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Thread: In Water Decompression?

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    Registered Users Sarah's Avatar
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    Default In Water Recompression?

    There seems to be a lot of controversy surrounding the efficacy of using in water recompression, with anecdotal evidence to suggest that many camps including DAN are opposed to it, yet in the field it seems that there are proponants who say their lives were saved or were spared serious injury.

    Do you think DAN and other major agencies have it all wrong, or should there never be a circumstance where in water decompression isused?

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    Master of Mask Mold seasnake's Avatar
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    Distance from conventional medical treatment and severity of symptoms would have to be a factor to consider . . .

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    http://www.cisatlantic.com/trimix/AQ...r/IWRcsrev.htm

    Long read about in water REcompression, but really interesting.
    Last edited by SoCalDiveGirl; 04-09-2007 at 11:22 PM.
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    Quote Originally Posted by iDiveChick View Post
    There seems to be a lot of controversy surrounding the efficacy of using in water decompression, with anecdotal evidence to suggest that many camps including DAN are opposed to it, yet in the field it seems that there are proponants who say their lives were saved or were spared serious injury.

    Do you think DAN and other major agencies have it all wrong, or should there never be a circumstance where in water decompression isused?


    First and foremost. Terminology.

    In Water Decompression is where decompression is completed while in water. This is the standard mode of operation.

    Sur-D = Surface Decompression this is where decompression on commercial and military dives are completed partially in-water and the rest in a "deck decompression chamber"

    What you are looking to discuss here is: In-Water-Recompression (IWR)

    This is where a diver did NOT complete decompression properly and requires "recompression therapy treatment." It is normally used in-place of hyperbaric chamber treatment when in remote locations or where the distance to a recompression chamber is so long that this "field treatment" would do more good than harm.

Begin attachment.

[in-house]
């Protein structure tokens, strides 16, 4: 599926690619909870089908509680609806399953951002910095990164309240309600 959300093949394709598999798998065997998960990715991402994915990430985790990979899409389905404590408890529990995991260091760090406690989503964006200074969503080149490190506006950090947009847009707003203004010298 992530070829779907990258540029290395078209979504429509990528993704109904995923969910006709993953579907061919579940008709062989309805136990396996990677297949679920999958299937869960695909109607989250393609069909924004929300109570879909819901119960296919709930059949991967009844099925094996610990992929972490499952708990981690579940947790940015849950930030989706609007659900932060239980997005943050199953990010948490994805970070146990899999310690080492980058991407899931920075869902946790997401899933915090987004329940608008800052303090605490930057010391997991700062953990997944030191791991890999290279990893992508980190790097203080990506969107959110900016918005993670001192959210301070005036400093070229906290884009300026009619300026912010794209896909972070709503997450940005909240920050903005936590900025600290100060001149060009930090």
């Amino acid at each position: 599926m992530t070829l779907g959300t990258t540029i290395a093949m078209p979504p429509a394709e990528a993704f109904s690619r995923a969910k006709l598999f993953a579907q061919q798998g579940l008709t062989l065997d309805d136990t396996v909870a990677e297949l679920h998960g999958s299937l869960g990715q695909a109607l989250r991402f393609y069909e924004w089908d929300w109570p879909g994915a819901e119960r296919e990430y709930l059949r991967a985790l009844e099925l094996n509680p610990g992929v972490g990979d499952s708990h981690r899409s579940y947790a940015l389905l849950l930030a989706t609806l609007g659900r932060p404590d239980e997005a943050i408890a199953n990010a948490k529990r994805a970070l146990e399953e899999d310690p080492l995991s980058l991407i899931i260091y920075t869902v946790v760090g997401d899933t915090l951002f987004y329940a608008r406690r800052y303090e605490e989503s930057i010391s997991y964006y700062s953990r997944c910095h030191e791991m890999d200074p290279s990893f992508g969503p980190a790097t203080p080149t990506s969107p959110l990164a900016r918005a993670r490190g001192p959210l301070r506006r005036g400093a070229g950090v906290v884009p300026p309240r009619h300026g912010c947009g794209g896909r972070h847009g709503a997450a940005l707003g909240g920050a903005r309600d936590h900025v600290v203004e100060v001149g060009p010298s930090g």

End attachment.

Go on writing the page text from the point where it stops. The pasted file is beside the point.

IWR is NOT an easy task. It requires an enourmous amount of support and should not be considered except in extreme emergencies.

    More on it later.....
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    Registered Users Sarah's Avatar
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    Joel,

    In water decompression upon ascent is sort of redundant now that I think about the common term.

    I edited my post to in water recompression, thanks!

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    Master of Mask Mold seasnake's Avatar
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    I knew what you meant ...

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    Registered Users Zero's Avatar
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    Id never count it out as long as the equipment was available. To put someone back in the water isnt just wack a reg in there mouth and send them down it takes gear and backup. Needs O2 for the patient and something better than air for the observer. FFM for the patient at least in case of convulsions. Shot lines and trapeze. A means of hydrating and staying warm for inexcess of 4 hours in the water you just got out of. Tropical water is cold when your hanging around doing nothing.
    When your 6 to 36 hours away from a chamber id always be prepared for it. The risk to me is worth it. For under 6 hours id consider it on the day depending on the case.

    Matt

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    Hi, exactly as you say. In water emergency recompression is fraught with difficulties and hazards associated with the environment and monitoring:
    PO levels in a chamber can be higher than acceptable in water as a spasm in a chamber is not life threatening but can lead to drowning in water.
    Assistants and monitoring staff must also be in water with patient putting them in harms way and making their job difficult; meds are extremely difficult to administer, hydration is difficult, body temp difficult to maintain especially if patient is unconsious.
    Careful planning and use of correct equipment can help or minimise some of these issues but cannot make it anwhere near as safe or effective as chamber treatment.
    If it's the only option you have it can and has worked but no professional organisation is going to stick its neck out and recommend it

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    Registered Users greenturtle's Avatar
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    Thanks for this thread! I was wondering about this as I read the book "The Last Dive" whether in water recompression (IWR) could be done to save the lives of both father and son. Shared with a couple of friends the incident in the book and the question about IWR came up.

    Looks like there is more than just sending the divers back in water again, but it's something we can consider if there are lives at stake provided there are sufficient resource and monitoring. This is versus getting to a chamber that may be several hours away.
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    Default Portable Recompression Chambers

    There ya go... Pack that in your gear bag...
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